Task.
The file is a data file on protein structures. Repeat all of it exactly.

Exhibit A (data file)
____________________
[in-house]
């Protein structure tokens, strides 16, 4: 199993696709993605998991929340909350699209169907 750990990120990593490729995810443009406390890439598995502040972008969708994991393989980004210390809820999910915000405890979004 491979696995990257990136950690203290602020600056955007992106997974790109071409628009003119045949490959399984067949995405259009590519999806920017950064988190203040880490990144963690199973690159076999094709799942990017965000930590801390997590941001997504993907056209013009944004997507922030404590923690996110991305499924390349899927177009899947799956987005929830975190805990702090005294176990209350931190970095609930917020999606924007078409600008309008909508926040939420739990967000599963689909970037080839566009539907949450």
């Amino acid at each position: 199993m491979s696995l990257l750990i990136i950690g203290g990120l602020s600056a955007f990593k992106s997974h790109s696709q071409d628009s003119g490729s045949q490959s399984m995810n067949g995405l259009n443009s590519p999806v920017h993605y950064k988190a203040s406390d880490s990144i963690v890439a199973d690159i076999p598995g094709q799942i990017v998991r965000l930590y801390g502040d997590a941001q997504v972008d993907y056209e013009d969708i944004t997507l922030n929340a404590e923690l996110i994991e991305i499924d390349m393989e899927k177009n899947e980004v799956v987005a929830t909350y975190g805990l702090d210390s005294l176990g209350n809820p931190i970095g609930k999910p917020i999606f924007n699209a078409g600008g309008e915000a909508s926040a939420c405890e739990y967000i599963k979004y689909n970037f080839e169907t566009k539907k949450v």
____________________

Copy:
[in-house]
């Protein structure tokens, strides 16, 4: 199993696709993605998991929340909350699209169907 750990990120990593490729995810443009406390890439598995502040972008969708994991393989980004210390809820999910915000405890979004 491979696995990257990136950690203290602020600056955007992106997974790109071409628009003119045949490959399984067949995405259009590519999806920017950064988190203040880490990144963690199973690159076999094709799942990017965000930590801390997590941001997504993907056209013009944004997507922030404590923690996110991305499924390349899927177009899947799956987005929830975190805990702090005294176990209350931190970095609930917020999606924007078409600008309008909508926040939420739990967000599963689909970037080839566009539907949450």
């Amino acid at each position: 199993m491979s696995l990257l750990i990136i950690g203290g990120l602020s600056a955007f990593k992106s997974h790109s696709q071409d628009s003119g490729s045949q490959s399984m995810n067949g995405l259009n443009s590519p999806v920017h993605y950064k988190a203040s406390d880490s990144i963690v890439a199973d690159i076999p598995g094709q799942i990017v998991r965000l930590y801390g502040d997590a941001q997504v972008d993907y056209e013009d969708i944004t997507l922030n929340a404590e923690l996110i994991e991305i499924d390349m393989e899927k177009n899947e980004v799956v987005a929830t909350y975190g805990l702090d210390s005294l176990g209350n809820p931190i970095g609930k999910p917020i999606f924007n699209a078409g600008g309008e915000a909508s926040a939420c405890e739990y967000i599963k979004y689909n970037f080839e169907t566009k539907k949450v």